A brief history of CEU

For 25 years, the Central European University has promoted academic excellence in the social sciences in Central and Eastern Europe


CEU was founded in 1991 by the billionaire philanthropist George Soros. It offered US-accredited degrees until 2004 when it started issuing both US and Hungarian diplomas in the fields of social sciences, humanities, law, public policy, business management, environmental sciences and mathematics.

The university held its first classes in Prague with around 100 students from 20 countries and moved to Budapest in 1993. CEU now offers 36 masters and 12 PhD programmes to 1,440 students from 108 countries, many of whom focus their studies and research on emerging democracies across the globe.

It has 13 departments, two schools, and 17 research centres focussing on the social sciences, humanities, business, law, and public policy. Its newest addition is the School of Public Policy, which enrolled its inaugural class in 2013.

The university was established in Hungary at a time of democratic reconstruction in Central and Eastern Europe and committed itself to promoting the values of open society and self-reflective critical thinking.

Many alumni are now in key positions in the region, including the Minister of Environmental Protection in Georgia, an advisor to the Iraqi government on public policy development, the first woman of Roma origin to be elected to the European Parliament, and many national parliamentarians, ambassadors, UN officers and human rights activists.

After 25 years of activity, CEU has a network of 13,887 alumni spread across 133 countries who actively donate to the university’s endowment. Their total contribution over the years amounts to $962,485.

Soros is one of the largest contributors to CEU’s endowment, pledging $202 million to the university’s endowment in 2005, which was valued in 2010 at $880 million.

The funding has helped CEU establish itself as a beacon of excellence in Central and Eastern Europe in the fields of humanities and social sciences. It receives more ERC grants than any other university in Hungary, but also in the region, says CEU president and rector Michael Ignatieff.  

For the academic year of 2015-2016 CEU spent about €10.6 million on research, but it has also received a lot of funding through external research grants. Between 2011 and 2016, the university was awarded €6,955,221 in European Research Council (ERC) grants, and between 2016 and 2022 the university will receive €14,988,163 in ERC grants.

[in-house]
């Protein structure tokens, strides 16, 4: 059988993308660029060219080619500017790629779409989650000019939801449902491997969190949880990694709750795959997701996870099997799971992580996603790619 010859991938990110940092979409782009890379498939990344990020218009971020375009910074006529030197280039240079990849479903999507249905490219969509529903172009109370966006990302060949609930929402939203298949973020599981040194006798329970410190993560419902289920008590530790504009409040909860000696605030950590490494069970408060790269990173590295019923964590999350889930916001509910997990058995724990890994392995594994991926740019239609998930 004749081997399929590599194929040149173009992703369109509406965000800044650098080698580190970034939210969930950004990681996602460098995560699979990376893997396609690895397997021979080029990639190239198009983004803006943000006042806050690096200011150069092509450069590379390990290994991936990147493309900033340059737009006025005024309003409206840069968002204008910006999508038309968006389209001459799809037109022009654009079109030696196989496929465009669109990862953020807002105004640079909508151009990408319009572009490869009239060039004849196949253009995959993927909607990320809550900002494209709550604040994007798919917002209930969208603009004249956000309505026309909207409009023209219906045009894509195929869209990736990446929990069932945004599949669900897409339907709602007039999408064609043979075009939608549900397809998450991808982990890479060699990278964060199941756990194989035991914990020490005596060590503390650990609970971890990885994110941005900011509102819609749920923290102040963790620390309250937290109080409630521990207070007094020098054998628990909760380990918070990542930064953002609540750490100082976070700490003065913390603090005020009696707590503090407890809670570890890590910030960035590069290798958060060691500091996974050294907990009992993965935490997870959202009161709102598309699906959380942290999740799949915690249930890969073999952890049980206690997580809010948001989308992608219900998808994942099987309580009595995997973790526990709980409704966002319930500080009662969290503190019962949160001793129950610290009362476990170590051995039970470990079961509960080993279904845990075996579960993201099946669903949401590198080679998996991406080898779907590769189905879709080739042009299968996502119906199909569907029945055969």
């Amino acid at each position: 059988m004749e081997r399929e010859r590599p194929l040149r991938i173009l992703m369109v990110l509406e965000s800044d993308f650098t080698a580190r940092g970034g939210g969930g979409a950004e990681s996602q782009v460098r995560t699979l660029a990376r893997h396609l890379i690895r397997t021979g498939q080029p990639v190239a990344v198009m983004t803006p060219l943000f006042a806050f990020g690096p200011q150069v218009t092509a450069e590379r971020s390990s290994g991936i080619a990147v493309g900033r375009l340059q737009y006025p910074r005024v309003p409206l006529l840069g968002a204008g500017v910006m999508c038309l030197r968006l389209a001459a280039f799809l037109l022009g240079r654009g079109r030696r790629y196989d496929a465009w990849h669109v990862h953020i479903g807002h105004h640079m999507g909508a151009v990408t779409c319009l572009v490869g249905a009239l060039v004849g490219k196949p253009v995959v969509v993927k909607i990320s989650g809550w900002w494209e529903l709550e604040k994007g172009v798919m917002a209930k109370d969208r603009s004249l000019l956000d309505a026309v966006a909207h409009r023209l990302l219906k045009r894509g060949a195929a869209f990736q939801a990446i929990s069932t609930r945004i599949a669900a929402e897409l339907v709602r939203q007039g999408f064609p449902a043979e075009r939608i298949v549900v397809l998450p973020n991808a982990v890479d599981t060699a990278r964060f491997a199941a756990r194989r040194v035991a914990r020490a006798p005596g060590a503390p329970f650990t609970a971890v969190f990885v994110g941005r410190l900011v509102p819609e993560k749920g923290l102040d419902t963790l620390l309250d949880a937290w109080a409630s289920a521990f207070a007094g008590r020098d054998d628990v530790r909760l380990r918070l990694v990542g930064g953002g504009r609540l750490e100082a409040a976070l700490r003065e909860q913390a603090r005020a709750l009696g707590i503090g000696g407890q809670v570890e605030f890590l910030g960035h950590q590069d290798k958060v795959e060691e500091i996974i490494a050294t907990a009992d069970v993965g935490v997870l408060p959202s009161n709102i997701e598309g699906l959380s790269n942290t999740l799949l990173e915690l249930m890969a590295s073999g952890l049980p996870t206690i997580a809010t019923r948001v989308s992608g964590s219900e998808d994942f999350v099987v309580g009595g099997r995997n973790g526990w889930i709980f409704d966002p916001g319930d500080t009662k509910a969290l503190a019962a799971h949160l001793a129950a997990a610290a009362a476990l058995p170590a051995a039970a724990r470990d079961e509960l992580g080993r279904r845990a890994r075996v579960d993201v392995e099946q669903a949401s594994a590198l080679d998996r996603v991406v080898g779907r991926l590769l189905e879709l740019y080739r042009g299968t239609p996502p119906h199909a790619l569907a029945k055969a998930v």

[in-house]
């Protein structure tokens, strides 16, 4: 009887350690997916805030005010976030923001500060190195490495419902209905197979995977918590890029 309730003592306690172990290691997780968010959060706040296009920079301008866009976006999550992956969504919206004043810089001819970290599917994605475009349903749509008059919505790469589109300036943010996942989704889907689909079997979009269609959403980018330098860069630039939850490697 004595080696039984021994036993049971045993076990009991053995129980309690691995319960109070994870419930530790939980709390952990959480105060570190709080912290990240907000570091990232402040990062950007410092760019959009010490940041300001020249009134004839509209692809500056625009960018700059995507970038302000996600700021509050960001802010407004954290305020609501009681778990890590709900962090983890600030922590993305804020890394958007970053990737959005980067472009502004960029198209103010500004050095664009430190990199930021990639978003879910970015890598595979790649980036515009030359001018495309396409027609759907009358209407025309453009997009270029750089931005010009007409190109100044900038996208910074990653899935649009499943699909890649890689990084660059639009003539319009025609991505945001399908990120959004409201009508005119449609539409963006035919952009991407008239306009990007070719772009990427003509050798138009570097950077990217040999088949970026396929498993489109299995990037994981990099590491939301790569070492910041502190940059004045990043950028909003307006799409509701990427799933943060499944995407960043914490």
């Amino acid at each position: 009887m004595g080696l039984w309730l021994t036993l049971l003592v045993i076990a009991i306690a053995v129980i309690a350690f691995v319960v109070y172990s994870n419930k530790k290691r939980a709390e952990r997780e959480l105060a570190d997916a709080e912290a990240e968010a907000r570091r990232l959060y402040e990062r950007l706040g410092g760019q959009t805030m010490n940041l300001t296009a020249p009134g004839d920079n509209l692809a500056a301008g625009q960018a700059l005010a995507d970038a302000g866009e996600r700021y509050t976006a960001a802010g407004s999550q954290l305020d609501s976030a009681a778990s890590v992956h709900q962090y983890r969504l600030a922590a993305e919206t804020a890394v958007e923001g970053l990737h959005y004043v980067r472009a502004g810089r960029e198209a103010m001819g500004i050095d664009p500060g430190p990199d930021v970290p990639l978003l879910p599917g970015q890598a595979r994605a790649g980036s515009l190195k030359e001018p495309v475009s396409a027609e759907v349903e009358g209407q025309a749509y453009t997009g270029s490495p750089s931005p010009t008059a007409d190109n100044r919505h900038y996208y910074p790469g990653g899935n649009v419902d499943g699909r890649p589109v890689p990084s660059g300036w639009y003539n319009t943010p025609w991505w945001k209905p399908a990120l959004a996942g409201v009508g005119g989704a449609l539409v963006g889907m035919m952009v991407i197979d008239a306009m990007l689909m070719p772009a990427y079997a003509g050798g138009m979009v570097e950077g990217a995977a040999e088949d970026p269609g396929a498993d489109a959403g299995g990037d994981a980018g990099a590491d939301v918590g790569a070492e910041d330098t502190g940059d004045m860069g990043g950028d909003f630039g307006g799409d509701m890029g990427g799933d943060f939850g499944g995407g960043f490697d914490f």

CEU’s 20 research centres work on 99 ongoing externally funded projects, of which 13 are funded by the ERC, 29 are supported by other EU collaborative grants and 14 Marie Curie actions.

In 2016, CEU took out a €17,000,000 loan to revamp its campus in Budapest.

Soros versus Orban

As founder of the CEU, Soros has injected his philosophy of open society into the university’s strategy. Last year, Ignatieff announced the start of a campaign to rethink those values in the wake of recent world events, such as increasing migration, Brexit, Donald Trump’s election and growing income inequalities.

The university has been critical of Hungarian prime minister Viktor Orban’s policies regarding the refugee crisis and looming nationalism. “More than ever, we need to stand for open minds and open frontiers,” said Ignatieff.

This is at odds with Orban’s intensified push to establish what he calls an “illiberal democracy”. He has attacked  Soros’ Open Society Foundation (OSF), and other non-governmental organisations funded by the foundation.

CEU is the most recent victim of the ideological crossfire between Orban and Soros. A proposed amendment to the Hungarian higher education law would bar the university from issuing US-accredited degrees and require it to open a campus in the US.

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Related subjects: Hungary, Central European University

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